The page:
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Could This Be John McCain’s Education Tipping Point?

By Michele McNeil — March 31, 2008 1 min read

Perhaps John McCain is finally ready to start talking about education—on his own terms.

In his big get-to-know-me speech as part of a nationwide biographical tour, the GOP nominee brought up education without being asked. And that’s remarkable for a candidate who seems to talk about education only when he has to.

In his speech in Meridian, Miss., McCain talks for a good while about government’s role in children’s lives, and says this about education:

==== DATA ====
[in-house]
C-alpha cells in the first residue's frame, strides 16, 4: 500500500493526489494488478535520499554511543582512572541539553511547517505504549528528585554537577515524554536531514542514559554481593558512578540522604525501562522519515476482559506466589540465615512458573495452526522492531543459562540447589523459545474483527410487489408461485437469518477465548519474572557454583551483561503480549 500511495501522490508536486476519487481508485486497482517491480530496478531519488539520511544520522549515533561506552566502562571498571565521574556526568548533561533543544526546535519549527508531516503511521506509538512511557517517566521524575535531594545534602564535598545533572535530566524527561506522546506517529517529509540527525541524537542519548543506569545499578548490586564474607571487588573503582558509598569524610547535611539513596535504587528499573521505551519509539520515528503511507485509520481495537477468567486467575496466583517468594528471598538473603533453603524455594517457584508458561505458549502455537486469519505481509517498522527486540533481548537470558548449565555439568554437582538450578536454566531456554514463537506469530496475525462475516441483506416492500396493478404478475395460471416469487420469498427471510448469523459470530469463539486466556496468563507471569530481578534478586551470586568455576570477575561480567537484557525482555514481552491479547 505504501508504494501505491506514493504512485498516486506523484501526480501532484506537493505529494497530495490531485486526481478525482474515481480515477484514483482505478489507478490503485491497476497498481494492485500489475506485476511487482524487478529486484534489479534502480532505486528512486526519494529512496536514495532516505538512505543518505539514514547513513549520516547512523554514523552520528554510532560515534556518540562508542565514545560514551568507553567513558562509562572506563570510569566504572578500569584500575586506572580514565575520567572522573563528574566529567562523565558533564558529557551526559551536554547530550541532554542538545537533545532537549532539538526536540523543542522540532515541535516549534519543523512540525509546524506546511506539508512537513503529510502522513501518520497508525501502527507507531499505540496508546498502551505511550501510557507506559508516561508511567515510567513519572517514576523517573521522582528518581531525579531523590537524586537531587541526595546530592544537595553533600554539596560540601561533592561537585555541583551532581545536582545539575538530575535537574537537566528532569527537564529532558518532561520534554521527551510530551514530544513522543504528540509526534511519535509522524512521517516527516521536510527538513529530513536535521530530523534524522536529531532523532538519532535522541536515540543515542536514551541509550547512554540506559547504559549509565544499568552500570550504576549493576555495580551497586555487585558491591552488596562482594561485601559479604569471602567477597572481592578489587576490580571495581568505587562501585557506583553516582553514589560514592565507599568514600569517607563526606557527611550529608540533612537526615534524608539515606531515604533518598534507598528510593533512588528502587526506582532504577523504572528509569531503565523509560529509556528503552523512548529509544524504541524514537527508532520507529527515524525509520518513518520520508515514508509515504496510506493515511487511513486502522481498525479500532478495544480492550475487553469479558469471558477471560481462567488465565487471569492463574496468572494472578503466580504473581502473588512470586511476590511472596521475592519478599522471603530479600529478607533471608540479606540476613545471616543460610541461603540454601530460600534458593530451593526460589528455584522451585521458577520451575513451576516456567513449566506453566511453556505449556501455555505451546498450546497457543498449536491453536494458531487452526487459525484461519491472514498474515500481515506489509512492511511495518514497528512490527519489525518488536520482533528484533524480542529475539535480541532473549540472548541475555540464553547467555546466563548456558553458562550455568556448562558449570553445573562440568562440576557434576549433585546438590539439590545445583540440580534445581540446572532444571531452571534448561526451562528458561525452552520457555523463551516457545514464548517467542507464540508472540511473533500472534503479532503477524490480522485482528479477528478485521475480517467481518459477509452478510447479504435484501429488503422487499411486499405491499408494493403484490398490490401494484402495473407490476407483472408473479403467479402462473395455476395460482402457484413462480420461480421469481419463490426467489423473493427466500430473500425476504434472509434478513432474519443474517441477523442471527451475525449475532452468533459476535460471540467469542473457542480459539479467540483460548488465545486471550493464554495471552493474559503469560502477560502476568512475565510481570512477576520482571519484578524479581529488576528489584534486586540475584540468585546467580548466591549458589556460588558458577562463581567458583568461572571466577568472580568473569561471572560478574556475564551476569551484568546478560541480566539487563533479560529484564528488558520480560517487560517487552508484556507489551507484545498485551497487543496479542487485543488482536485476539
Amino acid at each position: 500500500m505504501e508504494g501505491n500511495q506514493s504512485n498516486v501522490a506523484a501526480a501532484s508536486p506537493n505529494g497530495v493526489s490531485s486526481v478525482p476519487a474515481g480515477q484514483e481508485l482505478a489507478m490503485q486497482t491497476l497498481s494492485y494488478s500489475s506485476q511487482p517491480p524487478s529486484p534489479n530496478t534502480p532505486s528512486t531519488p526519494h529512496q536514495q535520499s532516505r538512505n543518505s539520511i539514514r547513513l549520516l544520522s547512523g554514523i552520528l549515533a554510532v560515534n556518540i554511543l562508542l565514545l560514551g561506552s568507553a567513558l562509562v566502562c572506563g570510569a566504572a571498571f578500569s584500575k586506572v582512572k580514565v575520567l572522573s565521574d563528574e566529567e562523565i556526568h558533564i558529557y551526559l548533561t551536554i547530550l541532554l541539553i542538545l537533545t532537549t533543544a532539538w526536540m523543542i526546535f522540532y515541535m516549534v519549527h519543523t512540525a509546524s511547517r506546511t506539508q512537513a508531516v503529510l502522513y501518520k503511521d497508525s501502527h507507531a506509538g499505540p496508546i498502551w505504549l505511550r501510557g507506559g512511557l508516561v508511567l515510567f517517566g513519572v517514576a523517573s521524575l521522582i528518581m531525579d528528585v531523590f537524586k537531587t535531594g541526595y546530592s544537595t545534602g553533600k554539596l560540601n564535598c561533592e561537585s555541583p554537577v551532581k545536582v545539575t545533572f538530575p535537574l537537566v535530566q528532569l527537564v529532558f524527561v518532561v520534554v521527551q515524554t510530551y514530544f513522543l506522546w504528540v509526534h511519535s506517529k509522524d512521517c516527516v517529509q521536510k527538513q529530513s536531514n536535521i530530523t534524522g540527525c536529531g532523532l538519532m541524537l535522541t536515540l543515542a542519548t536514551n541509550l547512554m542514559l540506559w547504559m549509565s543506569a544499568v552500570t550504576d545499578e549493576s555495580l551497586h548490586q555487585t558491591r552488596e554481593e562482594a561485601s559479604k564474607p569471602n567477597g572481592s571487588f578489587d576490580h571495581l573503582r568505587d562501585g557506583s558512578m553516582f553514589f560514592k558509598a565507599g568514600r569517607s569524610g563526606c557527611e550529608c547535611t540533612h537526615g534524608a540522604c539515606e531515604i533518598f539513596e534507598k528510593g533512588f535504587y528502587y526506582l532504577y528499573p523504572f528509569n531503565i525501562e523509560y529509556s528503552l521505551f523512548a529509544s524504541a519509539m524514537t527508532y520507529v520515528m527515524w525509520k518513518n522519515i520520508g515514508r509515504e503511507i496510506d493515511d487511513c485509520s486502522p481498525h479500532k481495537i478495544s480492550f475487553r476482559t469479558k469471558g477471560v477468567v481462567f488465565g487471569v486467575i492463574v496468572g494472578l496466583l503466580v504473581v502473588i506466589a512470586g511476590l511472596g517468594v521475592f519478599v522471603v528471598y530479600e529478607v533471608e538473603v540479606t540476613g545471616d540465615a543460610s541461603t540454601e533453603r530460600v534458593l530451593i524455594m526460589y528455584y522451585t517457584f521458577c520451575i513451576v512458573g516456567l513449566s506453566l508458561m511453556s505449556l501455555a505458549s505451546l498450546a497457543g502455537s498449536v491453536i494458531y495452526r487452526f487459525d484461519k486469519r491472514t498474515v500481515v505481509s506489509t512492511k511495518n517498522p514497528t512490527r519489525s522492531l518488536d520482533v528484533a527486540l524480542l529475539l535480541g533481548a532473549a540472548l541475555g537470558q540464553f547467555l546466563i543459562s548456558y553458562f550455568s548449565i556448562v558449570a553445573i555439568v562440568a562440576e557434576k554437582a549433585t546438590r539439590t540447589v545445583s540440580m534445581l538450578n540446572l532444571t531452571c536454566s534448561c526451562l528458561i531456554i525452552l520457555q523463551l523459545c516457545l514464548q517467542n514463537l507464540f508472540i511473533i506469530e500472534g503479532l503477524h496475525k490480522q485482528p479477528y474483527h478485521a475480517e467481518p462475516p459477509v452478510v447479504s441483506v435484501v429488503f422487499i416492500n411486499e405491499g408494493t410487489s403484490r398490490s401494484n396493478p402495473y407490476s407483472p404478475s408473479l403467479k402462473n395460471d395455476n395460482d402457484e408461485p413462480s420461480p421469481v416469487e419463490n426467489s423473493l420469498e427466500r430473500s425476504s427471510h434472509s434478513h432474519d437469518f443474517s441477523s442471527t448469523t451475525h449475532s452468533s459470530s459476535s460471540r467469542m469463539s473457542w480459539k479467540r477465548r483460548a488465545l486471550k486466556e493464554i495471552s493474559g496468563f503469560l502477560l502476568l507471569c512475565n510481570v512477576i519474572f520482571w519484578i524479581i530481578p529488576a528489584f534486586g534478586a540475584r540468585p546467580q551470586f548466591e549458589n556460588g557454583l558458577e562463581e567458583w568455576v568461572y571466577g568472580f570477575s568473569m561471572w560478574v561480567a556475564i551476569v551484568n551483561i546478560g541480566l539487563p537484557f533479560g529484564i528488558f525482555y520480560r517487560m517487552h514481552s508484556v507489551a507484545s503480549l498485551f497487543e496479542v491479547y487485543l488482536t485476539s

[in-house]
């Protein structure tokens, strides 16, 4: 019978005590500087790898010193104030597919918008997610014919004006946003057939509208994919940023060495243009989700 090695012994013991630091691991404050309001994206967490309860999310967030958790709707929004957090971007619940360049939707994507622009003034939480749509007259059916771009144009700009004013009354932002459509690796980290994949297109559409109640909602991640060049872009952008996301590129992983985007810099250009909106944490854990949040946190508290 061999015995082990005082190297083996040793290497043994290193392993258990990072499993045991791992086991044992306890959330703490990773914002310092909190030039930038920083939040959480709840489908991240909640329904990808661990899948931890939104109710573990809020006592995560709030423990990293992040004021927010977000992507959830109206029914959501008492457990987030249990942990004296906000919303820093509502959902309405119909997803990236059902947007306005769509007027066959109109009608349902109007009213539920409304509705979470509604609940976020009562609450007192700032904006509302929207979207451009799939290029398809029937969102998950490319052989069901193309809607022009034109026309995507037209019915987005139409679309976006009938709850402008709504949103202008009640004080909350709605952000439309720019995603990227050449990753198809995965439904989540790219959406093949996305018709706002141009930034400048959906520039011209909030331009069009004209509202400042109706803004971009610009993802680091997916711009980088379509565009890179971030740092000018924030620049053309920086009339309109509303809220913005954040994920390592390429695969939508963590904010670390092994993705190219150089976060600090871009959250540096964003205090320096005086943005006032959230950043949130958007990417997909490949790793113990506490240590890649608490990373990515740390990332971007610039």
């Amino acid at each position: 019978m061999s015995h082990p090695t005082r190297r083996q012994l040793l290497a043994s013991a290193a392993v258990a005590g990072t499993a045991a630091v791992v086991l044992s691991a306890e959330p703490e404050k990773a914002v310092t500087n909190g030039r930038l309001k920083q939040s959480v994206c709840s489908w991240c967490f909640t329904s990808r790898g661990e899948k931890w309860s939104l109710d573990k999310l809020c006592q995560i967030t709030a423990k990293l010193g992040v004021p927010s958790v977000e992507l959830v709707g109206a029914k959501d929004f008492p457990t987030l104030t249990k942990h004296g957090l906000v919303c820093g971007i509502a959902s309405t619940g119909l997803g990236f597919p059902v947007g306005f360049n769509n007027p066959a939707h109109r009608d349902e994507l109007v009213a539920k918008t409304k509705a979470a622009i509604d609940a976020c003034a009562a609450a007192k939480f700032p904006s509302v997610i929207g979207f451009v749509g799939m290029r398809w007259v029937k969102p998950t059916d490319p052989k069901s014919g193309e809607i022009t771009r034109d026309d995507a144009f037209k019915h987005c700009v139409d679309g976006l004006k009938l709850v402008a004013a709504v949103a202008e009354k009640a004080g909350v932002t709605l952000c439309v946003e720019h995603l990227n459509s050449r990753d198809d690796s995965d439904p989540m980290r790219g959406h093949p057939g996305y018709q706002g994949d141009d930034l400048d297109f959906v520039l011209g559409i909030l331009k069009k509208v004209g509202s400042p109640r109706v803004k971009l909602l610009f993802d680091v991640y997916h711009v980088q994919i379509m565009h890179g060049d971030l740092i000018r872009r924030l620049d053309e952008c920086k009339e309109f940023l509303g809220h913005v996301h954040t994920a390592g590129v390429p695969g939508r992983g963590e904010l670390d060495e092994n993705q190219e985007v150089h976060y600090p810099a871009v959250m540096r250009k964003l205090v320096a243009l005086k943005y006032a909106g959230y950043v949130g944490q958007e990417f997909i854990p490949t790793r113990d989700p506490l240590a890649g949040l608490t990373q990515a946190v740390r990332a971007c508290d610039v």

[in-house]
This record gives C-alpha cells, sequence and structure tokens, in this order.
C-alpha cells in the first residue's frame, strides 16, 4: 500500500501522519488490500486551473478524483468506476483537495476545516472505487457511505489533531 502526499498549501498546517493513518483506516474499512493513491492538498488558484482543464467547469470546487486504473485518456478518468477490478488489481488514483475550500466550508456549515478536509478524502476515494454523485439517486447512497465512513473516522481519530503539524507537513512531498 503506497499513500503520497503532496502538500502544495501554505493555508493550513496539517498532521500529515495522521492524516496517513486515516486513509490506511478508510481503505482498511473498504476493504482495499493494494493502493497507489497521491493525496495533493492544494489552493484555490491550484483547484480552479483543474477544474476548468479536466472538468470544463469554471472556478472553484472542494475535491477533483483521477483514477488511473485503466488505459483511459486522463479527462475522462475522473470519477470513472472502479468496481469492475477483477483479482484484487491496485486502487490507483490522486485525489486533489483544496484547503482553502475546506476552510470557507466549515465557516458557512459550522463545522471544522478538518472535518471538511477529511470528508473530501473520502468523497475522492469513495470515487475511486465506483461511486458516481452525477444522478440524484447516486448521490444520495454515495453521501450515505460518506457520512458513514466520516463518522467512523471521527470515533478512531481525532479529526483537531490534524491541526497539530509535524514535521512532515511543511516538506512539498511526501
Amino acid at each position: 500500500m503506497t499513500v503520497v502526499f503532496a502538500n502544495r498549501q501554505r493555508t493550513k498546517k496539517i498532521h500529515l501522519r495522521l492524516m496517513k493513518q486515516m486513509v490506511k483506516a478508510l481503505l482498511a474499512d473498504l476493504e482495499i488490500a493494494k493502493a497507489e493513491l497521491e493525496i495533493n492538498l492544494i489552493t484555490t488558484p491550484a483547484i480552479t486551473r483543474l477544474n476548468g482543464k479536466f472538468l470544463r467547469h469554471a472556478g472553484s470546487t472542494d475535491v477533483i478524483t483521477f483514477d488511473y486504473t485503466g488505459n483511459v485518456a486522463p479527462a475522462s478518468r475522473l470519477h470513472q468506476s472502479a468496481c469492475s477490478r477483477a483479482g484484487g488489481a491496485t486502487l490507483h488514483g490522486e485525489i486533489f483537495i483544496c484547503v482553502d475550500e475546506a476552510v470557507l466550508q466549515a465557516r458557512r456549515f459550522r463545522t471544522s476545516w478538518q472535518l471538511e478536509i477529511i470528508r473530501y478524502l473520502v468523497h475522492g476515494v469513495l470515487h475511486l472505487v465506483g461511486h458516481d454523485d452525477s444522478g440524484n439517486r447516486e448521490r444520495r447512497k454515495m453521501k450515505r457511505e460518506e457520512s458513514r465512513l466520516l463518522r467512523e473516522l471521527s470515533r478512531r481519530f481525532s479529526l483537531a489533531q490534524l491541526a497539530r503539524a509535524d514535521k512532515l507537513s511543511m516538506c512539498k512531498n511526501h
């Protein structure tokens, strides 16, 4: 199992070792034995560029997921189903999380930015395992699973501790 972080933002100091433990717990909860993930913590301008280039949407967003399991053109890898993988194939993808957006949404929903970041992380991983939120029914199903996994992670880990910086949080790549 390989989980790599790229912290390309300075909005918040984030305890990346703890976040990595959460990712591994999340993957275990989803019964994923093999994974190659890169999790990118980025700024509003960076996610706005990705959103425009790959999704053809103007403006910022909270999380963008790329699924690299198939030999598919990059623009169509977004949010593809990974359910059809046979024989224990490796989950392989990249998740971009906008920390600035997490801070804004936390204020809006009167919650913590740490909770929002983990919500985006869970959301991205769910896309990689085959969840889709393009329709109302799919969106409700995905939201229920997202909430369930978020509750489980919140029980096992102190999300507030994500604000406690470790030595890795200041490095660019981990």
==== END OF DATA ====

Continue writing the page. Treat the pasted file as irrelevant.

Government can't just throw money at public education while reinforcing the failures of many of our schools, but should, through choice and competition, by rewarding good teachers and holding bad teachers accountable, help parents prepare their children for the challenges and opportunities of the global economy.

These certainly aren’t new ideas. But the bits and pieces we’ve been able to dig up about Sen. McCain’s education views have come from You Tube videos from town hall meetings, or from debate transcripts when he’s asked a question about the topic. Here, he’s highlighting children’s issues and education in a major speech—without being prompted.

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